Searching for the “Vireos”

In the latest issue of the LEADER, the official publication of CoreNet, two of my former colleagues, Mike Joroff and Frank Becker, co-authored an article entitled, “Exploit Change and Uncertainty to Drive Corporate Value.” Becker and Joroff collaborated with me on several projects, including Office 88 (Becker-1983) and the Agile Workplace (Joroff- 2003) The authors make the case that many of the assumptions about the office, technology, and work need to be updated and revised to reflect the new trends visible in the global workplace.

One of the most interesting concepts in the article is the notion of “vireos.” Joroff and Becker define vireos as the opposite of “black swans” which are metaphors that describe hard-to-predict events that come as jarring surprises and have a major impact on the course of the economy or social events (think 9-11). Vireos are objects, actions, and ideas in our current environment that we do not see, but if we did see them they might give us a much better grasp of a possible future. A vireo gets its inspiration from the North American white-eyed vireo, a bird with a melodic song that is very hard to find, unless one actively looks for it hidden in its surroundings. One example of a vireo is the concept of “anytime, anywhere” work style. This was evident at least 25 years ago, if observers noticed how college students used the internet to work virtually anywhere.

I can think of a number of “vireos” that may impact the workplace of the near future. For example, with the advent of sophisticated robotics, we may see many job functions in corporate real estate be supplanted by robots. I read about the possibility of robo-bosses, robots that oversee and supervise a group of employees like call center administrators. Just as we have autonomous cars, we may witness autonomous buildings, which conduct self-maintenance and repair using sophisticated software and robotic maintenance crews. Robots may replace janitorial staff and other low level worker activities in building operations.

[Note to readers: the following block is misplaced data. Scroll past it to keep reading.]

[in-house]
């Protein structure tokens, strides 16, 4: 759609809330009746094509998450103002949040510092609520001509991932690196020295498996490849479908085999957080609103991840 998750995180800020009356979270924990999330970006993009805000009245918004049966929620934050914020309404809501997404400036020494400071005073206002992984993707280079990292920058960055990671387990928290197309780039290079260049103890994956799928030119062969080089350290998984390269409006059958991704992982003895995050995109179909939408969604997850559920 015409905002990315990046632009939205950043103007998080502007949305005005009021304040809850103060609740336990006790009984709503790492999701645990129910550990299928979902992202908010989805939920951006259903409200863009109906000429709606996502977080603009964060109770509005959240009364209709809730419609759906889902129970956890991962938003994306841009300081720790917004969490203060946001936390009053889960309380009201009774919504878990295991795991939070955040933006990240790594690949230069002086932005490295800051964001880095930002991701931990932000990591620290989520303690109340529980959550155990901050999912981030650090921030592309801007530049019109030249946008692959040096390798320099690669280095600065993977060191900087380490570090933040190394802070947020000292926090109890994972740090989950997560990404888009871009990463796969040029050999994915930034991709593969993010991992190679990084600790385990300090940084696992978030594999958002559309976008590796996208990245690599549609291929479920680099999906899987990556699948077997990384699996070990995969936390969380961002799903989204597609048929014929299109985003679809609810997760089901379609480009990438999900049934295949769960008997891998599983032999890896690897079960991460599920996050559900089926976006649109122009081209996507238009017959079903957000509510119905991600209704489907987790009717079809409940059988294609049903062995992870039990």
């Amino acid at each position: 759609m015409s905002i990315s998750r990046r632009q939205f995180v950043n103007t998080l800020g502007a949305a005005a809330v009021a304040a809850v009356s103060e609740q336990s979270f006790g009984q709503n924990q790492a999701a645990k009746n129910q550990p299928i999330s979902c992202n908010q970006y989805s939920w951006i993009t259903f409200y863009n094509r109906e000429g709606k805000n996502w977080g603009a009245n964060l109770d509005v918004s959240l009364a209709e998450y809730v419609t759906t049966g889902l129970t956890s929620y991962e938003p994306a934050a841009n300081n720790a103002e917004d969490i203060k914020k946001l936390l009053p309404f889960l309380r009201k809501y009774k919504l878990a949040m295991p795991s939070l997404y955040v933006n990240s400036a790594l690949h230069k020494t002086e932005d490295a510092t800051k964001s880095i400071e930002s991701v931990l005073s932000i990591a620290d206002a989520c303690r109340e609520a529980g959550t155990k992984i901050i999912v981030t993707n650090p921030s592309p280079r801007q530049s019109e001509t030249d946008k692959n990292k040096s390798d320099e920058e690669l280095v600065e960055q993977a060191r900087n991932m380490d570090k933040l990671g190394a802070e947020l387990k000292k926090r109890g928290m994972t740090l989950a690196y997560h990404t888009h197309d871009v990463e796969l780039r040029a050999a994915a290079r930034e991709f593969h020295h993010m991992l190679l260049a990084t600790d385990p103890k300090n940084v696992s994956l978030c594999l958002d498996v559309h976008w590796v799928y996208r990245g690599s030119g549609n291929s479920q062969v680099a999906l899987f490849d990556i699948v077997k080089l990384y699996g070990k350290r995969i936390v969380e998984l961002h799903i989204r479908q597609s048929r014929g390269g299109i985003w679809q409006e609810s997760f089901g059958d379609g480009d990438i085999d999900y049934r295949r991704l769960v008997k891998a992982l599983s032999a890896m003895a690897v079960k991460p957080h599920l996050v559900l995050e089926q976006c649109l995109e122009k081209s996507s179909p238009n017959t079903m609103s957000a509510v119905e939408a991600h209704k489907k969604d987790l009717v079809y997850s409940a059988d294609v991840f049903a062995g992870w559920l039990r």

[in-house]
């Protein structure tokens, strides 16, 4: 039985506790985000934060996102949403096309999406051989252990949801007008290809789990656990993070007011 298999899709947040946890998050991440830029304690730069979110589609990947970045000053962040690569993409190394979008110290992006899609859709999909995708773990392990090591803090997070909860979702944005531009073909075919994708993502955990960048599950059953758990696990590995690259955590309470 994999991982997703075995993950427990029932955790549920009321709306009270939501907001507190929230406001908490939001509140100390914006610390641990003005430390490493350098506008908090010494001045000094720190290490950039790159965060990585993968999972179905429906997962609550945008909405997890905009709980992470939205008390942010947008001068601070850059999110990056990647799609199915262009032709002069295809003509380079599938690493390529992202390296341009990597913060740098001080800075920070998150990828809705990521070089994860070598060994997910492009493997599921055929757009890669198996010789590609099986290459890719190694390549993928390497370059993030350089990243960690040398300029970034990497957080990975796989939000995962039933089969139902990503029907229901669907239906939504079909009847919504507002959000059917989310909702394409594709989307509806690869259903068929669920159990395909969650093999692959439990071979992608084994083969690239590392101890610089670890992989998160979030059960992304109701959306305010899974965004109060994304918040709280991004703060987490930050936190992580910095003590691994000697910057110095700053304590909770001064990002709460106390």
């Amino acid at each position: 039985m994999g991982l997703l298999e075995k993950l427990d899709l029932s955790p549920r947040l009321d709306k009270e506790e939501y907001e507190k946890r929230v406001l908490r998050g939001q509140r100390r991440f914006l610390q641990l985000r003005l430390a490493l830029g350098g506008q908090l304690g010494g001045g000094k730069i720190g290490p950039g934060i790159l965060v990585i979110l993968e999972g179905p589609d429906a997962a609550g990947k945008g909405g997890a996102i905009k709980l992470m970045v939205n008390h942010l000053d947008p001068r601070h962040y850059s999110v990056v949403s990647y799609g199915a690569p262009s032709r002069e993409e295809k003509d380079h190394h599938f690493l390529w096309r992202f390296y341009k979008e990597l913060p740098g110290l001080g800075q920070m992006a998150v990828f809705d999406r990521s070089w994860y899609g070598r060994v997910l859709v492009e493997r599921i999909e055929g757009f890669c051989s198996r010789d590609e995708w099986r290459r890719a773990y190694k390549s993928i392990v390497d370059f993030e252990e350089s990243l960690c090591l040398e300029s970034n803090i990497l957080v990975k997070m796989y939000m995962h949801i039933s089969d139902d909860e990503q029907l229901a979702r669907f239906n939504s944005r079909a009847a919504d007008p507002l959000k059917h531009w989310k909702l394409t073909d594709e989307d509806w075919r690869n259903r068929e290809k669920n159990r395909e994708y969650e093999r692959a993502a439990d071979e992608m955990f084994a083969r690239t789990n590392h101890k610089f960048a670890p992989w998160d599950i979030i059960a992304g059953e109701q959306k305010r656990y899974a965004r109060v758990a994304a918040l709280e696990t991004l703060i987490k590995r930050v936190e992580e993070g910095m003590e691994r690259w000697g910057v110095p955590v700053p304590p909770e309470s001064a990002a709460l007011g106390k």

Another vireo is the use of 3-D video in the marketing of commercial property. Virtual tours of available office space is becoming a standard brokerage marketing tool. 3-D video tours will evolve as a continuation of this phenomenon. Adapting gaming technology in lease negotiations is another vireo. A CRE leasing manager could develop a lease in real time with a broker and a landlord using such applications. Such an innovation could reduce the leasing process by 80%-90%.

What about facility management? The vireos here are the latent possibilities of the Internet of Things (IoT). With every system and subsystem of the building’s infrastructure having an Internet connection, building management can play a monitoring role only, as the building self-regulates and adjusts within prescribed parameters. And owners will be able to manage and monitor portfolios remotely across vast geographies.

So what are the vireos in your market and environment? Being alert to emerging trends is a critical skill for the CRE manager, who must constantly “look around the corner” to see what’s coming before it arrives and it’s too late to react.